L'Gros Luxe

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While its bloody caesars garnished with burgers, onion rings, and more may seem gimmicky, L’Gros Luxe’s comforting menus replete with burgers and mac and cheese have garnered it a loyal following. The affordable prices (helped along by menus that don’t go too heavy on meat) have also been a success, allowing founder Alex Bastide to grow L’Gros Luxe to Sherbrooke and Quebec City.

La Diperie

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It’s a straightforward idea, well done: soft serve ice cream, dipped in melted toppings from chocolate to green tea flavour, with various extras sprinkled on top. Starting out with one location on Pins in 2014, La Diperie now has 21 spots in Greater Montreal, and was bought out by food giant MTY in late 2016.

Uniburger

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The closest thing Montreal has to cult California chain In-N-Out Burger, Uniburger keeps things simple: the standard burger is just griddled ground beef, lettuce, cheese, tomato, a secret sauce on a potato bun. The newly-opened St-Henri Uniburger is only its third outlet, but local excitement around that suggests that any further expansions will be welcomed with open arms.

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La Distillerie

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An early adopter to the “drinks served in mason jars trend”, this bar’s three locations still draw line-ups after years in business, courtesy of a thorough, well-mixed cocktail list; it has also spawned some of the city’s best bartenders. La Distillerie hasn’t expanded in recent years, but that it’s still a veritable institution on the city’s cocktail scene.

Brit & Chips

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Between Brit & Chips and his enduring Little Burgundy pub, the Burgundy Lion, it seems that owner Paul Desbaillets has a knack for successful business plans. With six types of fish all served in crispy batters with crunchy fries, and a few British-style meat pies, the success here is straightforward hearty dishes that go beyond the standard ubiquitous burgers-and-poutine comfort food elsewhere in the city.

Café Myriade

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Anthony Benda has been credited with bringing third wave coffee to Montreal via his Concordia University-adjacent café. While he may have moved onto less coffee-oriented projects, Myriade still holds a special spot on the city’s caffeine scene. (Fun fact: the Mile End “Myriade” on St-Viateur is no longer part of the Myriade family, but somewhat confusingly, retains that name.)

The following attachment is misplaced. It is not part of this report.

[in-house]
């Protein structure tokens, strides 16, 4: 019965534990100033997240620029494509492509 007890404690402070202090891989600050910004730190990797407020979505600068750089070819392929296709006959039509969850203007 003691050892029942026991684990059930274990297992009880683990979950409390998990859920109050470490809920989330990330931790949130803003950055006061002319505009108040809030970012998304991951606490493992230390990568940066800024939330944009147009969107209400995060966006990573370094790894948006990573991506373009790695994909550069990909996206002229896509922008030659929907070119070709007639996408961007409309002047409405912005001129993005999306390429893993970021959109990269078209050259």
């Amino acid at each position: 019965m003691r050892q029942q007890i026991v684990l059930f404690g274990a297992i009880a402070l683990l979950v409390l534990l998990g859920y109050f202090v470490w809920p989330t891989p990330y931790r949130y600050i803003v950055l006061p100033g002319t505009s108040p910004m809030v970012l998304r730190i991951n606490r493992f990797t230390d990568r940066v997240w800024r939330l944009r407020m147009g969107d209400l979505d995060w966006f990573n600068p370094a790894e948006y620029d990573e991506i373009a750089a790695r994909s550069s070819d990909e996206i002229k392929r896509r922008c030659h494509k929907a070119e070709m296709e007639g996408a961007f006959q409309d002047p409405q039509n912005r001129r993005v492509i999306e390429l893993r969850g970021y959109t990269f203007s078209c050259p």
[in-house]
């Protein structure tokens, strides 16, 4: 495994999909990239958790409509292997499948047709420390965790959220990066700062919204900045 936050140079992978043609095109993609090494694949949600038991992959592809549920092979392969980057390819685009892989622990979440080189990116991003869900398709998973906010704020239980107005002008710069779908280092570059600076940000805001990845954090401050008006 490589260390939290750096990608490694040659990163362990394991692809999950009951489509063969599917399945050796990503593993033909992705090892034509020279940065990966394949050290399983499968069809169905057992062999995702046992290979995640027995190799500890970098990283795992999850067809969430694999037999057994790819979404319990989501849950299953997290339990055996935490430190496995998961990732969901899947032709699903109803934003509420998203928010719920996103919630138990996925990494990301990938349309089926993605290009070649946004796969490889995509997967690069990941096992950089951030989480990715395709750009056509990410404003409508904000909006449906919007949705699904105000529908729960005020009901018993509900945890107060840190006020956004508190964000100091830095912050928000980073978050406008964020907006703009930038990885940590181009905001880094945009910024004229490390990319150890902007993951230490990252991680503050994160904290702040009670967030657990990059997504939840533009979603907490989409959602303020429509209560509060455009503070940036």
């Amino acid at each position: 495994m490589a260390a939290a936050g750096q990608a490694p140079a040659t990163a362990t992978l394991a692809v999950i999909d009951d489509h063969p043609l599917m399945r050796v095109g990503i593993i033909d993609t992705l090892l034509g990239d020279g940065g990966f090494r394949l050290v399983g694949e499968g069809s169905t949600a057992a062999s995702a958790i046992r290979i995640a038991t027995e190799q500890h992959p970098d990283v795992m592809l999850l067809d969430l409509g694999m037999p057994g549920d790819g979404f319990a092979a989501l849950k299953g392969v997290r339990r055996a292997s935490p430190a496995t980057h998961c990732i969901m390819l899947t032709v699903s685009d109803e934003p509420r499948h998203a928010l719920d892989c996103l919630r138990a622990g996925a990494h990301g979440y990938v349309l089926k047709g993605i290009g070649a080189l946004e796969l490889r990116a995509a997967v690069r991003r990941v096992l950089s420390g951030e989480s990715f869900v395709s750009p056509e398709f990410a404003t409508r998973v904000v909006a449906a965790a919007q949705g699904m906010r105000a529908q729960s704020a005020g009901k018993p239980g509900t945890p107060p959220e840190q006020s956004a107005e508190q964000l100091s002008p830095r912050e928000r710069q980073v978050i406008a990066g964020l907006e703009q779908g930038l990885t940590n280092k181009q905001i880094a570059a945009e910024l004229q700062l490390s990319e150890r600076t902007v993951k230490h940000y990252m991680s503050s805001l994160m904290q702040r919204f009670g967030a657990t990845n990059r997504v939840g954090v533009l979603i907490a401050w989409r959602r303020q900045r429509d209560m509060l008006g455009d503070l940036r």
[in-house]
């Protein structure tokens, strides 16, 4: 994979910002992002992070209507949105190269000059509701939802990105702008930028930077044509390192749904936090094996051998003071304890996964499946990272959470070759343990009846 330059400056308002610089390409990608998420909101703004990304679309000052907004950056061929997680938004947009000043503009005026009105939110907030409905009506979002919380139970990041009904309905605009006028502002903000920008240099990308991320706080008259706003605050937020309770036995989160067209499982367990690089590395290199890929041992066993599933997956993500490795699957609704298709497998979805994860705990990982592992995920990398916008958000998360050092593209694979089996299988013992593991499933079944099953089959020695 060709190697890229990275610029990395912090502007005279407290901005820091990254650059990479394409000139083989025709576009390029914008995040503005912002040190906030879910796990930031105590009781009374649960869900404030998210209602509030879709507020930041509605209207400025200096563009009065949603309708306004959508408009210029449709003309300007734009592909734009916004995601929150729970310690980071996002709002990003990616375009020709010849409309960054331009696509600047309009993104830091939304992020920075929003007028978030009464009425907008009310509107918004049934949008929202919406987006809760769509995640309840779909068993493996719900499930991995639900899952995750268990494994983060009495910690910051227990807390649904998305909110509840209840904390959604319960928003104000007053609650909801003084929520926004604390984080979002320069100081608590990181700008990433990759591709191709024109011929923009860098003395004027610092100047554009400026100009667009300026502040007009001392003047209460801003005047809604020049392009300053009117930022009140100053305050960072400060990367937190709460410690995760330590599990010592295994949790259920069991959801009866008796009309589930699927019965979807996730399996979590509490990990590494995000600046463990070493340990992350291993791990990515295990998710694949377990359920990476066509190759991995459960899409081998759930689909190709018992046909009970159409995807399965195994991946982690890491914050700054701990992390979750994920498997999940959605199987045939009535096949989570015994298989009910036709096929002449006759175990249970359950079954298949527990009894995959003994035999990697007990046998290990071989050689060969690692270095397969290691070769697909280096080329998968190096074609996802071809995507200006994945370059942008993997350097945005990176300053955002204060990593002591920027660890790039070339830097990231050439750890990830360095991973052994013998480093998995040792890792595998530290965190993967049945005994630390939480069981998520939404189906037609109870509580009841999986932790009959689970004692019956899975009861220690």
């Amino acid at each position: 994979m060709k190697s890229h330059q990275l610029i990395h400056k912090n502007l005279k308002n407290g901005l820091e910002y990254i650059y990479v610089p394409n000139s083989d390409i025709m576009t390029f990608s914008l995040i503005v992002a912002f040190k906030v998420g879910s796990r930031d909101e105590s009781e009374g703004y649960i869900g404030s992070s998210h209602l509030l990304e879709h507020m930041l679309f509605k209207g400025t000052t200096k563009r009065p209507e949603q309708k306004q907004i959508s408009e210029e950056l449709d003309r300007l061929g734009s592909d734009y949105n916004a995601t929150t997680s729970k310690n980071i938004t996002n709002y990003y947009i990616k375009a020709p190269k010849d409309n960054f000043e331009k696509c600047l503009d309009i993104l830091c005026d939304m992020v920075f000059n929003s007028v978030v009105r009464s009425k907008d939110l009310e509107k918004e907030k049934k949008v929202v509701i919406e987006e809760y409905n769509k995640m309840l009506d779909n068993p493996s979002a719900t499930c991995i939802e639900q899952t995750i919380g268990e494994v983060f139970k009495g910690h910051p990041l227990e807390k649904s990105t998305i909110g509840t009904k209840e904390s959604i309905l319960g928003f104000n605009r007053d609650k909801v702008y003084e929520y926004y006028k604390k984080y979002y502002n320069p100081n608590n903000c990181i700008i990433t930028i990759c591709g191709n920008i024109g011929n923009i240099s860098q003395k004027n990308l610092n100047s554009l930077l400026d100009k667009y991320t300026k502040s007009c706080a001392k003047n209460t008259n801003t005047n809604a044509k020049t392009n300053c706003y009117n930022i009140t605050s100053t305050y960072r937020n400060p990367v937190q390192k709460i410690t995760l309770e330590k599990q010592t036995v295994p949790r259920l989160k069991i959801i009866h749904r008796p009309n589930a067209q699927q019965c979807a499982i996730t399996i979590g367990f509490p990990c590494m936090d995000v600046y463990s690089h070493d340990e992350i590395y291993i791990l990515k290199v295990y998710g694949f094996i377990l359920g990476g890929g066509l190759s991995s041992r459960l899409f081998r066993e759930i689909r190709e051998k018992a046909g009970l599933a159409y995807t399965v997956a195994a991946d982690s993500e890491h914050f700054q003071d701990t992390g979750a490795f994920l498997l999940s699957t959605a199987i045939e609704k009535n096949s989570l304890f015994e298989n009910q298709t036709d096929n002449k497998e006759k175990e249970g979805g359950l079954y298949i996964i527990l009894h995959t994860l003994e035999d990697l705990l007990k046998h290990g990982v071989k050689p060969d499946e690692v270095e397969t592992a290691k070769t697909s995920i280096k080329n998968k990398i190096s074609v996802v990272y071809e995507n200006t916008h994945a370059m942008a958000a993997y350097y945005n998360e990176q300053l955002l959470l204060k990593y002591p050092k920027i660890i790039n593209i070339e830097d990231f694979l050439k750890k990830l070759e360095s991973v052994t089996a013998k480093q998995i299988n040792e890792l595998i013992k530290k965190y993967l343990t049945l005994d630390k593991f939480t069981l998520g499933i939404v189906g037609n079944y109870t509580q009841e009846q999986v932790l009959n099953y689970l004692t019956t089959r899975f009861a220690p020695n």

Cacao 70

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It started out as a café focused on chocolatey drinks — and that was successful enough to get Cacao 70 established in cities from Montreal to Vancouver. Now with a new factory in Pointe-St-Charles and pro chocolatier Gaiia Kim heading it up, the company is pivoting towards playing around with cocoa some more, from chocolate bars to possible savoury uses of chocolate.

Chocolate production at Cacao 70’s factory
Xavier Girard Lachaine

Saint-Henri Micro-Torréfacteur

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Sometimes known as Café Saint-Henri, this was one of the first third-wave cafés in the city to also take on roasting its own beans (something they source with ample care). At five locations and growing, founder JF Leduc has now turned his focus to a shiny new roasting facility which will be open to the public in Villeray; a jewel in the crown for this Sud-Ouest success.

Notre-Boeuf-de-Grâce

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While Montreal’s other more recent burger success story Uniburger keeps things simple, Notre-Boeuf-de-Grâce takes a different route, with a lengthy selection of loaded-up burgers and toppings that range from prosciutto to chimichurri and six types of cheese, and beef ground in-house each day.

Mon Ami

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It’s safe to say Montreal isn’t known as a Korean food hub, yet the success of this NDG restaurant proves there’s definitely an appetite for it. Korean fried chicken and bulgogi are the best-sellers, and have allowed the mini-chain to double in size in just 18 months, adding Ville-St-Laurent, Côte-des-Neiges, and Brossard locations. One of the older Mon Amis also specializes entirely in Korean barbecue.

Dilallo Burger

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The iconic Montreal burger before Dic-Ann’s came into existence, founder Luigi Di Lallo created a burger that leaned Italian, with capicollo and pickled peppers. Three generations later, it’s still a local favourite.